Posted by: Jae | April 3, 2007

Cry, the Beloved Country(side)

2 p.m. April 2, 2007. Municipal Trial Court. San Francisco, Bondoc Peninsula, Quezon.

Court personnel: Criminal Case No. ____. People of the Philippines v. Edong Cantos. (not his real name).

Jae: Counsel for the Defense, your Honor. Same appearances.

Ugly opposing counsel: For the Prosecution, your Honor. Appearing for the private complainant, same appearances.

Judge: Continuation of hearing. Is the witness for the prosecution ready?

Ugly opposing counsel: Your Honor, there has been a development. I, together with the complainants, have conferred with the accused in this case. We have reached an agreement. In exchange for his future cooperation, my clients are willing to execute an affidavit of desistance.

Judge: Comment from the Defense Counsel?

No response.

Judge: Counsel, the prosecution has signified its intention to drop charges against your client. Any comment?

Jae: (ten-second pause). No Your Honor, no comment.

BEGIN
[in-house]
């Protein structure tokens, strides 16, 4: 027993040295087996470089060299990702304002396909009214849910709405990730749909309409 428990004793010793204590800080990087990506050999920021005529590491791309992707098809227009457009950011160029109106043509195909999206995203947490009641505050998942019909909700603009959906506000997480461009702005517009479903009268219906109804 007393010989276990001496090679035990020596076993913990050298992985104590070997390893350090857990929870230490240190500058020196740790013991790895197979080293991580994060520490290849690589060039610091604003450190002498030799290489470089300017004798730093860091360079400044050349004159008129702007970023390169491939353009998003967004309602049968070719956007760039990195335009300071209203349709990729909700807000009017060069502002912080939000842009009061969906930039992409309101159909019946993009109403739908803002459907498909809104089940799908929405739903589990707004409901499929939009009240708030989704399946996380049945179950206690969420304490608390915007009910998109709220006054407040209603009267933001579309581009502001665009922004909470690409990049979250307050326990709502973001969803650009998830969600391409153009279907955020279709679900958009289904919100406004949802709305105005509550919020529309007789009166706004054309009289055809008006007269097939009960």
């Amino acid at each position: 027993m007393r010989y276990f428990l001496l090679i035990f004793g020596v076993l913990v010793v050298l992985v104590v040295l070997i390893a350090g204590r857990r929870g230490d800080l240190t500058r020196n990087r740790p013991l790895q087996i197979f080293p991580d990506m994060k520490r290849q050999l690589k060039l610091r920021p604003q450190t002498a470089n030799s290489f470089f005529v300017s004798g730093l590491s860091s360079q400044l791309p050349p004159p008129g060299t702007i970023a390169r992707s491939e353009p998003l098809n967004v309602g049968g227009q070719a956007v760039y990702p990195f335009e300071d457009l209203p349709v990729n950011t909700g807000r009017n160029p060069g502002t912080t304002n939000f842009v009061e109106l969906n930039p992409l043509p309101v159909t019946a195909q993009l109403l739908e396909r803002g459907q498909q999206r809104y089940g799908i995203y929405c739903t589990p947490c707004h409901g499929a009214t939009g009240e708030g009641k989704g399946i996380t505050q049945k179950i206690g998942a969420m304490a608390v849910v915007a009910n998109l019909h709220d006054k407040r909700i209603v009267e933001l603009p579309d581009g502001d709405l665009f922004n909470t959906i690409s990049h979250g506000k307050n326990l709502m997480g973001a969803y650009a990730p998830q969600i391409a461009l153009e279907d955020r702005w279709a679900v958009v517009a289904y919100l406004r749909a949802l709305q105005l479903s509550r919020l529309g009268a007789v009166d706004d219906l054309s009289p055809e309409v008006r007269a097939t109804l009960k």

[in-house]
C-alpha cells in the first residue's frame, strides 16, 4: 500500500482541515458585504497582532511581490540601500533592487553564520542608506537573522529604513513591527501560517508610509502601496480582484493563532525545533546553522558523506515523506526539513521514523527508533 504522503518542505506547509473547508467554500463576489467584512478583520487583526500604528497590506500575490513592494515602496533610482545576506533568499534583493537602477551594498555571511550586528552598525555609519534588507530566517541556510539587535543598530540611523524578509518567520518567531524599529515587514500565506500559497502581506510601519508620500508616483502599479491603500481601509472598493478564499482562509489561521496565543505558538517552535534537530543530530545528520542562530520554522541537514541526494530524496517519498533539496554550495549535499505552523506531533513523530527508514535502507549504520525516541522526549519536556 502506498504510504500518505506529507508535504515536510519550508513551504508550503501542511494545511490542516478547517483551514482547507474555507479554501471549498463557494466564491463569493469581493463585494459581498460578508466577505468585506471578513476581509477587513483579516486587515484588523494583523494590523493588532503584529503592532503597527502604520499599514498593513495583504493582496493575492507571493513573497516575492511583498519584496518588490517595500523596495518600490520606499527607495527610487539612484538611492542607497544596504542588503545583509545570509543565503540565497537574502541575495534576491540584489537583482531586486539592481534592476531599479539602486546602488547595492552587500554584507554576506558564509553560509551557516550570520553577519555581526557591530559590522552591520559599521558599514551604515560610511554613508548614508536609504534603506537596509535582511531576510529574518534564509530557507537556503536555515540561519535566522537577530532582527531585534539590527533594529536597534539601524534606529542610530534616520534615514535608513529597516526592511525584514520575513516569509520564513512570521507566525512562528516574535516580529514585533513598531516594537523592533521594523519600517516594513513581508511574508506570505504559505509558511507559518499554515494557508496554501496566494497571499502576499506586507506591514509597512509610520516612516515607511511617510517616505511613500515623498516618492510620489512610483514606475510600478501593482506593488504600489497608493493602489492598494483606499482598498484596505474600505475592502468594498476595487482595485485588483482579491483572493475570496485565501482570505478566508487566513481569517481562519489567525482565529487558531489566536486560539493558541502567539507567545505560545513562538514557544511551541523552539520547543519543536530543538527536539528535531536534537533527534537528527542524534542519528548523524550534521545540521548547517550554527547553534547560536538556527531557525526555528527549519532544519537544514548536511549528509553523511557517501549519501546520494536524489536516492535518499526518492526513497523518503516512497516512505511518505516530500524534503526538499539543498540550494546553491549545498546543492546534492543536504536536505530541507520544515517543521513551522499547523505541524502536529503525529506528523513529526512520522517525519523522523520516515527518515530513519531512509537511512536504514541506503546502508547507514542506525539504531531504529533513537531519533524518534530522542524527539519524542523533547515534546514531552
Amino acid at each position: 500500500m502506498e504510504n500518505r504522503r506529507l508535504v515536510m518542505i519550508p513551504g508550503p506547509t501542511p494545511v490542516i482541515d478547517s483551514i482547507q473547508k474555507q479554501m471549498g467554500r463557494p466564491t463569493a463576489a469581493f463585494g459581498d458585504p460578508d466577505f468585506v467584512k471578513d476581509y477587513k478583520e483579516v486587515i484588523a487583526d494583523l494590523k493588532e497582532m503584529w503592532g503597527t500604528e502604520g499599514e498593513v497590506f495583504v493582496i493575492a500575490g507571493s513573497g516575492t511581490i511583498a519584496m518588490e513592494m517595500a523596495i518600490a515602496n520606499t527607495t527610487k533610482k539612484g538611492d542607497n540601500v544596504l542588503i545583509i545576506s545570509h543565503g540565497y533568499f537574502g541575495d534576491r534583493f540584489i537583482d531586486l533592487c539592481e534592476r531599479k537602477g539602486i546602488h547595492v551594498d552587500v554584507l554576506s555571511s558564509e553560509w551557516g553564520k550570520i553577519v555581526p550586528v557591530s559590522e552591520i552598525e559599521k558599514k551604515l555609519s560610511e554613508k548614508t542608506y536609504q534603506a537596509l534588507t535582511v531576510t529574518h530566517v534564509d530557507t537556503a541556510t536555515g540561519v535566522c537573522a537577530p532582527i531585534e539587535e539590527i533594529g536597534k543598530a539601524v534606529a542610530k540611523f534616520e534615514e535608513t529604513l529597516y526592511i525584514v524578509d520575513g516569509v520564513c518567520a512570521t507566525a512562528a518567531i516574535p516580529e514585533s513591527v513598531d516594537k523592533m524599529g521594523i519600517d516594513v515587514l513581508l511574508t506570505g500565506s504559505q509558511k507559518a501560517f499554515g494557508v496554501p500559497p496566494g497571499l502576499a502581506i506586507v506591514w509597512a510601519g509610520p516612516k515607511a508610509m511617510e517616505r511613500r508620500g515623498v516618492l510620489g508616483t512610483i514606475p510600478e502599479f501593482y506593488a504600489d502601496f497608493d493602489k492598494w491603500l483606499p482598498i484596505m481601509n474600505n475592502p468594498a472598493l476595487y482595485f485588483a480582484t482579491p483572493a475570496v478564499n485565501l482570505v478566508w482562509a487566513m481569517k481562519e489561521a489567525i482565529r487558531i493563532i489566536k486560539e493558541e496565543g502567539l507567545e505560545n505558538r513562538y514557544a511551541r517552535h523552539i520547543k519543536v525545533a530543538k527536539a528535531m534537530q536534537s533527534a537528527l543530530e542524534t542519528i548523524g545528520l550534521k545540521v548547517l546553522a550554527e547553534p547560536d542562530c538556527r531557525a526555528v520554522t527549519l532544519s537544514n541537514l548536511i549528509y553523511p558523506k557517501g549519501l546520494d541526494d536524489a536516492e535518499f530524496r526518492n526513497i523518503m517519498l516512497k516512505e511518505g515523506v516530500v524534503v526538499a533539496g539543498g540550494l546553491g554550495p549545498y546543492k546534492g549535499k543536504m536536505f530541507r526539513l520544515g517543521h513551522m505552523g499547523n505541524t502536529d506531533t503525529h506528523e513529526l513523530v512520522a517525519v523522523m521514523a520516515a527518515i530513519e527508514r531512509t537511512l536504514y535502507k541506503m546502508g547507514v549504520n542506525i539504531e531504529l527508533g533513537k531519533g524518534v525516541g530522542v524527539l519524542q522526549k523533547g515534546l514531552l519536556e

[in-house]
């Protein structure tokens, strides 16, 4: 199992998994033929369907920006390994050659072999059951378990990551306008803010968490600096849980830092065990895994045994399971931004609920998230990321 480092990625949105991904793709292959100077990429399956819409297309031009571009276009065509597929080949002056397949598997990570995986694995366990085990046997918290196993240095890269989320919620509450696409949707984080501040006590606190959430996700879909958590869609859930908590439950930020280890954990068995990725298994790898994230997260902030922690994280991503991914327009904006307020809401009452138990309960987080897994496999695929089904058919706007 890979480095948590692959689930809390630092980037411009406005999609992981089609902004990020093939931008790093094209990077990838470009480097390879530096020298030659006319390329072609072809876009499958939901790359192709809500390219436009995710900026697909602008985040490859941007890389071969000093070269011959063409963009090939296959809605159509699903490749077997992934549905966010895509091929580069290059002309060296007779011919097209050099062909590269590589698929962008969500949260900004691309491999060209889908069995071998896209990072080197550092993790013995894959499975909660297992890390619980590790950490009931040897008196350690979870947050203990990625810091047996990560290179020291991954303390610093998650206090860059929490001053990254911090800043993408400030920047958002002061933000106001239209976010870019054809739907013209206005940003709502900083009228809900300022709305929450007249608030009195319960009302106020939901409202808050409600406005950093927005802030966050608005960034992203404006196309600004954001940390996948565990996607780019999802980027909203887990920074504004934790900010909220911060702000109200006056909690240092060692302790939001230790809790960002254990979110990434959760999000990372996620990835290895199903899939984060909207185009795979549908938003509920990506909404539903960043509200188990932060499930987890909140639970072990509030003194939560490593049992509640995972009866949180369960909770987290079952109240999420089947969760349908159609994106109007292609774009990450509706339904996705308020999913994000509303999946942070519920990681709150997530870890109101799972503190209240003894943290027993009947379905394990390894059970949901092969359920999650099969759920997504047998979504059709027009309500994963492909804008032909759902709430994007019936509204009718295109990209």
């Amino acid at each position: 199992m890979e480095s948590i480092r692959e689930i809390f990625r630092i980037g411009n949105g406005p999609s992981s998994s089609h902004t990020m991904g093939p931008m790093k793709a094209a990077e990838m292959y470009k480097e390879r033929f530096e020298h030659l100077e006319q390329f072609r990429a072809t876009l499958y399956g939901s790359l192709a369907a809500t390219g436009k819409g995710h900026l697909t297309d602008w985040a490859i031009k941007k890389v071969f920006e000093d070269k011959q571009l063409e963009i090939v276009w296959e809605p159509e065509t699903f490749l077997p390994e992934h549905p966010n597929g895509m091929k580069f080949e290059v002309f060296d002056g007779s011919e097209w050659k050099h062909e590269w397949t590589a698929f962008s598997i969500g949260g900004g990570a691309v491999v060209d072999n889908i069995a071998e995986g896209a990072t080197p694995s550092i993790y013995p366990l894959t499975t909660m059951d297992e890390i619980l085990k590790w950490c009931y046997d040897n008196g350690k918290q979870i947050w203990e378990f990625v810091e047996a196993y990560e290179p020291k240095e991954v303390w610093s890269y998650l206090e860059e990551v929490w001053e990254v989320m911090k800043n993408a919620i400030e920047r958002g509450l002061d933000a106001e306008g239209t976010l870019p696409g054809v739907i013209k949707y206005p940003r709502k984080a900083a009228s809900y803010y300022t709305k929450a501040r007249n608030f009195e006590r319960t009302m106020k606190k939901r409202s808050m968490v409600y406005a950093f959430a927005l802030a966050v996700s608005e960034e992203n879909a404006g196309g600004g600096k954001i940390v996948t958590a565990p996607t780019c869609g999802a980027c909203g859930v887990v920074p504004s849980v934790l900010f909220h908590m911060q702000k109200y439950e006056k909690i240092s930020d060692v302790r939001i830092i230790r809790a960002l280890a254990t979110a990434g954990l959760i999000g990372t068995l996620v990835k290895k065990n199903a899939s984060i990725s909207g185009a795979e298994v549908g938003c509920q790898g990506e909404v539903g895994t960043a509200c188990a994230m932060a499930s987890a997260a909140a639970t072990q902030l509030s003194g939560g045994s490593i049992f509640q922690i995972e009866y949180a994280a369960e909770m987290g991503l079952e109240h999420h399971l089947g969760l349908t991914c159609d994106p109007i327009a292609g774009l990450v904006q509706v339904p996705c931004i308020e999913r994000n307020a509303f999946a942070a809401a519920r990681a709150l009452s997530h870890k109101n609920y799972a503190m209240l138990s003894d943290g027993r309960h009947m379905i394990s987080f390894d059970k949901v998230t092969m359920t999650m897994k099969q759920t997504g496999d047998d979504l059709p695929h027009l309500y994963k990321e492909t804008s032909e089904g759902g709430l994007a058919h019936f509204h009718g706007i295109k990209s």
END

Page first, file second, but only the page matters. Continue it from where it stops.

* * *

You want my comment, Judge? Ugly Opposing Counsel? You wanna hear it? You wanna know why I took so long to reply? You want to know the comment I dared not say in your small, hot courtroom in the middle of nowhere, ten hours away from Manila, for fear of losing my license barely ten months after getting it?

Here is my comment.

I knew about that “development”, Judge. It was whispered to me before the Court session started by the farmers I represent, the farmers of Sitio Nilantangan that Edong Cantos tilled, worked and forged hopes with. They told me that Edong had switched sides, and is now being groomed to testify on the side of the landlords against the peasants.